Heading to Triple-A Iowa, Dillon Maples could be X-factor for Cubs

Heading to Triple-A Iowa, Dillon Maples could be X-factor for Cubs

Whether or not the Cubs add a high-octane reliever before the July 31 trade deadline, Dillon Maples is lurking as an X-factor in the second half for the defending World Series champs.

The Cubs are planning to promote Maples to Triple-A Iowa, sources said Monday, after the right-hander blew away hitters at Double-A Tennessee, pitching backwards and unleashing a wipeout slider to notch 28 strikeouts in 13.2 innings.  

Maples had never pitched above the A-ball level until this season, putting up a 5.33 career ERA and staying far off the radar after getting a $2.5 million bonus as a 14th-round pick in the 2011 draft, the last one overseen by former general manager Jim Hendry.

That’s when chairman Tom Ricketts wisely authorized a spending spree before a new collective bargaining agreement would radically change the spending limits on amateur talent. Ricketts fired Hendry in a secret meeting that summer, but asked him to stay on and close a draft class headlined by Javier Baez.

Maples – Gatorade’s North Carolina high school player of the year – had options as a punter/kicker with a football scholarship to the University of North Carolina. While that athleticism hasn’t translated into the frontline starter the Cubs once envisioned – Maples has dealt with injuries and thrown only 182.1 innings across the last five seasons combined – something clicked out of the bullpen this year.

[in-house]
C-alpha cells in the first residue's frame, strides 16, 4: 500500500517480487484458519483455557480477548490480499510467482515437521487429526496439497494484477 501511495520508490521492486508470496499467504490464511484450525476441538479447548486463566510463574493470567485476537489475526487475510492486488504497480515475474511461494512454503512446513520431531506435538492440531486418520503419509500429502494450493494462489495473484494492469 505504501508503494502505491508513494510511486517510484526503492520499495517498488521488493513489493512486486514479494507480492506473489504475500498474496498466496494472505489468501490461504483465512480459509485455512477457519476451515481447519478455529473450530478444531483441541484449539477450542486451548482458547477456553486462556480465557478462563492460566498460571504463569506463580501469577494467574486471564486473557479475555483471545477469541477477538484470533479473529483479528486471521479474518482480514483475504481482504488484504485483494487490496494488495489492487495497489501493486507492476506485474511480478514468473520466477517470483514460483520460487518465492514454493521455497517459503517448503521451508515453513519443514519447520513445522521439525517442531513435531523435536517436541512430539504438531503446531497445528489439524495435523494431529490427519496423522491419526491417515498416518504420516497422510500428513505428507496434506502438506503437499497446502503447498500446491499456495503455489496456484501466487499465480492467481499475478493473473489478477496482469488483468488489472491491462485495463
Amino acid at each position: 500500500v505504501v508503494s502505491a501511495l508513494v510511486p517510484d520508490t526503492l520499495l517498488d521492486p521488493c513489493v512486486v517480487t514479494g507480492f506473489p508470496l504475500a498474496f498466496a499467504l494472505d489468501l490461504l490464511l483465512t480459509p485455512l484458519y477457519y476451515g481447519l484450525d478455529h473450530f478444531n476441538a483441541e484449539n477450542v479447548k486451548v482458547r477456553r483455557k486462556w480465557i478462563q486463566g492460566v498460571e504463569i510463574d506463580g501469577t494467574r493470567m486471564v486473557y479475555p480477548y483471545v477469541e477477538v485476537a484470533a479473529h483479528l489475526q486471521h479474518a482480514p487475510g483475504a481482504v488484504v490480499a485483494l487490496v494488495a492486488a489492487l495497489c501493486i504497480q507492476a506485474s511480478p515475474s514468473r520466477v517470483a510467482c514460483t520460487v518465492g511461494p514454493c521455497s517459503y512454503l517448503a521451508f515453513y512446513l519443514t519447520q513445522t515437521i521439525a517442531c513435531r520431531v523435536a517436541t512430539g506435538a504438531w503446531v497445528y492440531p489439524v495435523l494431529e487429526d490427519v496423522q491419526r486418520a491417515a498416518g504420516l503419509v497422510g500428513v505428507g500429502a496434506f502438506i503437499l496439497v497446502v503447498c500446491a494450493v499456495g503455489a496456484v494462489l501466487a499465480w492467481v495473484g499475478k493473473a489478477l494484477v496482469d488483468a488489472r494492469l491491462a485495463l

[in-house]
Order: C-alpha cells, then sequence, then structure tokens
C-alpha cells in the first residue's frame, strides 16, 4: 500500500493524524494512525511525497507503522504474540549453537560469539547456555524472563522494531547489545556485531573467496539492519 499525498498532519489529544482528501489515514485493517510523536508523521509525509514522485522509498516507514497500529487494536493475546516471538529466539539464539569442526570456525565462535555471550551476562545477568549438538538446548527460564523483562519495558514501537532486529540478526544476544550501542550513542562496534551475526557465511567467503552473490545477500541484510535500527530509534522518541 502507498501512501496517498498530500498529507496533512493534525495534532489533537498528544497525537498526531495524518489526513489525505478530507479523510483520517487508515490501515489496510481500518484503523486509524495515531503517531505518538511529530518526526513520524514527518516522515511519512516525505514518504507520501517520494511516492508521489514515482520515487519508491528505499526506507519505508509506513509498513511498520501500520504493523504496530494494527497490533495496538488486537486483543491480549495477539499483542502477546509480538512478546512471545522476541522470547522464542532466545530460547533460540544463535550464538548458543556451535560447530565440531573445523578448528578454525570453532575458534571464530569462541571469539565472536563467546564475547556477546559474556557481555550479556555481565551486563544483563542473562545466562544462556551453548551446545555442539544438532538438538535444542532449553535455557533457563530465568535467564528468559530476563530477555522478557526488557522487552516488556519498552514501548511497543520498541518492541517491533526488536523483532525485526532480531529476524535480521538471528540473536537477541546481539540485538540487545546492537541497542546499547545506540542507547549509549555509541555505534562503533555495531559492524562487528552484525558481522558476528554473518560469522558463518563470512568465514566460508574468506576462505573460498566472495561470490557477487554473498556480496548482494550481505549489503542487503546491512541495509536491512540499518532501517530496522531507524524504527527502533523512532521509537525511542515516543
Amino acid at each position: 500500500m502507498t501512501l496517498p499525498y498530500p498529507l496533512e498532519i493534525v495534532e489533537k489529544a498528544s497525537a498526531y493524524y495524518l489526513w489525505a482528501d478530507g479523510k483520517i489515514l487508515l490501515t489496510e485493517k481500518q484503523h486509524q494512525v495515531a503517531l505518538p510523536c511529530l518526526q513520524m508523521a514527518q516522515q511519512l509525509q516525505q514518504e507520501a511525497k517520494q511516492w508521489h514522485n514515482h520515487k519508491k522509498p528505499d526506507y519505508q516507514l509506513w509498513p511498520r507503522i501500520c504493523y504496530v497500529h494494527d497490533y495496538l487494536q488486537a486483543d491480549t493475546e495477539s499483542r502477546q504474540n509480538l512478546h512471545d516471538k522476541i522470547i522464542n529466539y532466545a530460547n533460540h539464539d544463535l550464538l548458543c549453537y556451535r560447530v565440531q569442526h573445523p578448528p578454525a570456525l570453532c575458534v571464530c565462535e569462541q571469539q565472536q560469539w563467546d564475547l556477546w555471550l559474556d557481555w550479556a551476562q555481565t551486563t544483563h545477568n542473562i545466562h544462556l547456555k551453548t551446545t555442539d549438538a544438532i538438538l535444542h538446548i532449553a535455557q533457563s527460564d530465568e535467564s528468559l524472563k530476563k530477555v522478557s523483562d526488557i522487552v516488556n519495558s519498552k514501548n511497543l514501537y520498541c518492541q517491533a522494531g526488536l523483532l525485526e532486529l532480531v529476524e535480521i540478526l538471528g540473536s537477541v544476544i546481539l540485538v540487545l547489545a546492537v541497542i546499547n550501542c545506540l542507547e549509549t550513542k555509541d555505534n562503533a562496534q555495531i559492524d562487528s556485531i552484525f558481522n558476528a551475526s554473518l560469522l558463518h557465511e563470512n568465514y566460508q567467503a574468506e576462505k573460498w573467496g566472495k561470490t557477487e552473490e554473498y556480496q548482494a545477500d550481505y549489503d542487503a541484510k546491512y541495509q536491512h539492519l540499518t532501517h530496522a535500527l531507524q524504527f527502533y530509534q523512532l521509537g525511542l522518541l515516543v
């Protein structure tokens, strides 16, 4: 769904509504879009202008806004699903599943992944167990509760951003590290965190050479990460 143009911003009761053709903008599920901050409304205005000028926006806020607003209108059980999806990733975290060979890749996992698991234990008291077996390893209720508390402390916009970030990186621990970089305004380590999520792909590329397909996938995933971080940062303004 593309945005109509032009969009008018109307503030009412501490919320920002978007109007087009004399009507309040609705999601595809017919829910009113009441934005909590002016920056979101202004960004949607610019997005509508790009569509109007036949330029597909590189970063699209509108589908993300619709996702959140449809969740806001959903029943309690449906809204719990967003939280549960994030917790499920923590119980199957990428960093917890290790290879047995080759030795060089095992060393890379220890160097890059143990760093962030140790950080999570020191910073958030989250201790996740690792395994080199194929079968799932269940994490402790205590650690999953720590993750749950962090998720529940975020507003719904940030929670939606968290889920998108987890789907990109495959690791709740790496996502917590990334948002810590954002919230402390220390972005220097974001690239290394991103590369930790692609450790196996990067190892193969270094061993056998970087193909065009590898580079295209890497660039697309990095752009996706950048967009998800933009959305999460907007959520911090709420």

The Cubs see Maples as having an 80 slider on the 20-80 scouting scale and encouraged him to use that as his primary weapon, understanding there will still be a learning curve in the Pacific Coast League.

Maples also gave up 11 hits and 11 walks in those 13.2 innings with the Smokies after a strong showing at advanced Class-A Myrtle Beach (4-0, 2.01 ERA, 44 strikeouts in 31.1 innings).

That’s probably not where Maples envisioned beginning his age-25 season. And Joe Maddon’s bullpen – with All-Star closer Wade Davis and setup guys Carl Edwards Jr., Koji Uehara and Pedro Strop – has been a real strength for a 46-45 team. But all these years later, Maples will soon be one phone call away from Wrigley Field.

Cubs Twitter has a whole bunch to say about the Daniel Murphy trade

Cubs Twitter has a whole bunch to say about the Daniel Murphy trade

Daniel Murphy is the Cubs' new second baseman. 

There were, of course, tweets. So many tweets. There were analytical tweets:

There were smug tweets:

There were Cubs Killer tweets:

There was this very sad Kris Bryant tweet:

Not to be confused with this very sad White Sox tweet (RIP Kopech Day):

And there were cat tweets. There are always cat tweets:

How Daniel Murphy's arrival impacts Addison Russell and the Cubs infield

How Daniel Murphy's arrival impacts Addison Russell and the Cubs infield

The days of Addison Russell as an everyday player may be coming to an end.

The Cubs acquired veteran infielder Daniel Murphy Tuesday afternoon and the ensuing dominoes have yet to fall on the Chicago roster, but one path could be Murphy indirectly replacing Russell in Joe Maddon's lineup.